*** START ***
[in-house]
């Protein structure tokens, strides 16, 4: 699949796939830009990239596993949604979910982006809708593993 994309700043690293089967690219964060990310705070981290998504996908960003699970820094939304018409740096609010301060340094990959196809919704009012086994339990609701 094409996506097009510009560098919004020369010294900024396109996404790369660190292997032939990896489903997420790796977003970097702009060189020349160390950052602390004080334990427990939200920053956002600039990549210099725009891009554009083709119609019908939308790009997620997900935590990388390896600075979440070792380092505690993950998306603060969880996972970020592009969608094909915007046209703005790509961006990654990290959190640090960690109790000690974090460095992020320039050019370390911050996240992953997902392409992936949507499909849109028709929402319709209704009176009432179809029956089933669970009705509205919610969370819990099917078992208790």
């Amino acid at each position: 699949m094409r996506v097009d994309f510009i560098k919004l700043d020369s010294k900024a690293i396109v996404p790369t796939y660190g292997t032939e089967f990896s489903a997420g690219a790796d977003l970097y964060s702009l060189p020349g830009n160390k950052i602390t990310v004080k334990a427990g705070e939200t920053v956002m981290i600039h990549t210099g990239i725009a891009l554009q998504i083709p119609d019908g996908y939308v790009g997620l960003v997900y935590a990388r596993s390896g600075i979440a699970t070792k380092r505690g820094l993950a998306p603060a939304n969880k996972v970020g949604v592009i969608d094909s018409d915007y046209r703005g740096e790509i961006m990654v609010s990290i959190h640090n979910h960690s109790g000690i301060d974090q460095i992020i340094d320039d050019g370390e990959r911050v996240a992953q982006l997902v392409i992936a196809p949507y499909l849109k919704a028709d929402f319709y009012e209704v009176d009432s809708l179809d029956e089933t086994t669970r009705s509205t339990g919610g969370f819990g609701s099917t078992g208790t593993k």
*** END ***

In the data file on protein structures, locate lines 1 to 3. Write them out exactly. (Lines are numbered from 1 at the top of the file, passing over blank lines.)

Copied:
[in-house]
């Protein structure tokens, strides 16, 4: 699949796939830009990239596993949604979910982006809708593993 994309700043690293089967690219964060990310705070981290998504996908960003699970820094939304018409740096609010301060340094990959196809919704009012086994339990609701 094409996506097009510009560098919004020369010294900024396109996404790369660190292997032939990896489903997420790796977003970097702009060189020349160390950052602390004080334990427990939200920053956002600039990549210099725009891009554009083709119609019908939308790009997620997900935590990388390896600075979440070792380092505690993950998306603060969880996972970020592009969608094909915007046209703005790509961006990654990290959190640090960690109790000690974090460095992020320039050019370390911050996240992953997902392409992936949507499909849109028709929402319709209704009176009432179809029956089933669970009705509205919610969370819990099917078992208790």
């Amino acid at each position: 699949m094409r996506v097009d994309f510009i560098k919004l700043d020369s010294k900024a690293i396109v996404p790369t796939y660190g292997t032939e089967f990896s489903a997420g690219a790796d977003l970097y964060s702009l060189p020349g830009n160390k950052i602390t990310v004080k334990a427990g705070e939200t920053v956002m981290i600039h990549t210099g990239i725009a891009l554009q998504i083709p119609d019908g996908y939308v790009g997620l960003v997900y935590a990388r596993s390896g600075i979440a699970t070792k380092r505690g820094l993950a998306p603060a939304n969880k996972v970020g949604v592009i969608d094909s018409d915007y046209r703005g740096e790509i961006m990654v609010s990290i959190h640090n979910h960690s109790g000690i301060d974090q460095i992020i340094d320039d050019g370390e990959r911050v996240a992953q982006l997902v392409i992936a196809p949507y499909l849109k919704a028709d929402f319709y009012e209704v009176d009432s809708l179809d029956e089933t086994t669970r009705s509205t339990g919610g969370f819990g609701s099917t078992g208790t593993k």